Target Rich Environment: Professor Ayers at UMF
When Otto von Bismarck heard that a million Germans expected the millennial end of the world in the year 1900, he said in that case he would move to Mecklenburg. He figured everything happens 10 years later in Mecklenburg.
Maine is kind of like America’s Mecklenburg. Consider, bill-to-back baseball caps were mandatory adolescent chic in New Jersey by 2001, yet such adornments remain uncommon here still. Ten years ago Timothy Noah, a liberal columnist for Slate.com, wrote about “Radical Chic Resurgent” featuring William Ayers. Ten years later Distinguished Professor Ayers comes “resurging” up to the University of Maine in Farmington.
There are two important things to know about Distinguished Professor Ayers. First, he was one of the founders of the Weatherman Underground which issued a “Declaration of War against AmeriKKKa” in May 1970. Second, that Professor Billy is so darn cute he makes a kewpie doll look like the statute of Ozymandias the Grim.
William Ayers, described the Weatherman Underground as “an American Red Army,” and succinctly summed up its ideology as “Kill all the rich people. Break up their cars and apartments. Bring the revolution home, Kill your parents.” Professor Billy tells us he doesn’t remember saying anything like that and, if he did, he was just kidding around. How cute is that?
And here’s Bernadine Dohrn, now Mrs. Billy, talking about the Manson murders: "Dig it. First they killed those pigs, then they ate dinner in the same room with them, then they even shoved a fork into a victim's stomach! Wild!" Now she tells us she was just making fun. Bernie and Billy, a cute couple.
Billy achieves the acme of cuteness in his memoirs when he explains the 12 bombs he detonated (or maybe didn’t) weren’t intended to hurt anybody. He just wanted to break windows and blow up toilet bowls. A cute non-violent bomber you see; sort of the Mahatma Ghandi of bombers. Sure, a girlfriend and two comrades blew themselves up preparing a shrapnel bomb for a dance at Fort Dix, but that had nothing to do with him.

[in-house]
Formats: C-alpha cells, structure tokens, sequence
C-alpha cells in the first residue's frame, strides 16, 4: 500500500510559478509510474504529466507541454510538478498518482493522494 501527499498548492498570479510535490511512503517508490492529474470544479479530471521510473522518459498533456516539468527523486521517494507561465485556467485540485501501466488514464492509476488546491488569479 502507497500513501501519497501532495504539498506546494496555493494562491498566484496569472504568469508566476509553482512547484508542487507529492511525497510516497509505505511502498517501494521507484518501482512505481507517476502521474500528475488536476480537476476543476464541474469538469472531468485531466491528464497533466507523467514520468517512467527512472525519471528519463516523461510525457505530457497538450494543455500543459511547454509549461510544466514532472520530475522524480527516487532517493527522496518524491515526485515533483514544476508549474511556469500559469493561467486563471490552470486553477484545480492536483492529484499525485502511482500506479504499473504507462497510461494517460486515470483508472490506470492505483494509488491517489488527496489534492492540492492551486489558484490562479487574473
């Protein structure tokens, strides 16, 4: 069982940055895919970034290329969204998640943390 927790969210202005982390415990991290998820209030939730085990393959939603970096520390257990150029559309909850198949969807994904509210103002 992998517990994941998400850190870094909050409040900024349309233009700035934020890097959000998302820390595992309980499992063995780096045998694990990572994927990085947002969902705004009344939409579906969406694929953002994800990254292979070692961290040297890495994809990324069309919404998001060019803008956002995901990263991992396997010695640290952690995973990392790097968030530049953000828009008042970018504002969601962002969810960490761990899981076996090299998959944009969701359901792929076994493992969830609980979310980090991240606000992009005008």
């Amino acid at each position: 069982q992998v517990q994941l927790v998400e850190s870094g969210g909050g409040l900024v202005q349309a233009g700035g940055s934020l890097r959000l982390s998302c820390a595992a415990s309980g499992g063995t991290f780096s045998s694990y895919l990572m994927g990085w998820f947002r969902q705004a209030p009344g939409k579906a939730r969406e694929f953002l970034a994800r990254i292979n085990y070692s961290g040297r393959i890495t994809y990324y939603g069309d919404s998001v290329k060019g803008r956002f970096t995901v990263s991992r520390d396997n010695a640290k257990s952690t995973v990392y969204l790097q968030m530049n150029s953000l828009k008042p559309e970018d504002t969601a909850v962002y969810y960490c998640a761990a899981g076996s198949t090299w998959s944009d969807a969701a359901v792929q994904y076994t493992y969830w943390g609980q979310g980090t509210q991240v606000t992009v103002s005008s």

Naturally I was expecting a flashy display of Cute when I attended his lecture at UMF. Its title was pretty darned cute: “Lesson One: I Would Sing. (Re)Framing Education for Democracy and Liberation” and the subject, “...the formation of public citizens; where students and teachers alike can find socially meaningful work to do...” looked promising.
Big disappointment. All the Dist. Prof.. had to offer was a drearily familiar string of educationalist banalities sparsely adorned with cutesy anecdotes about cutesy kiddies. I fled the scene before my pulse stopped and awoke the next morning from a nightmare about being back in the ranks attending a conference on student retention. You know you’re getting old when you have nightmares about being bored to death.
I’d been hoping to hear about the progress of scientific socialism, once so dear to the man’s heart, but heard socialism described as road-building. The 1970 Declaration of War spoke about guerrillas operating in a sea of alienated youth so I was expecting a discourse on revolutionary grade school kids. Instead I heard warmed-over Rousseau. One of the lecture’s sponsors was Peace Activists in Training so I looked forward to a philippic against American Imperialism. All he had to offer was some routine political interjections that you might hear from any moderately glib San Francisco Democrat.
Groucho Marx was right. History repeats itself three-fold, first as tragedy, second as farce, third as a bore. The chances that his rapt audience will remember a single thing he said by the weekend range from null to nil. The bomber bombed.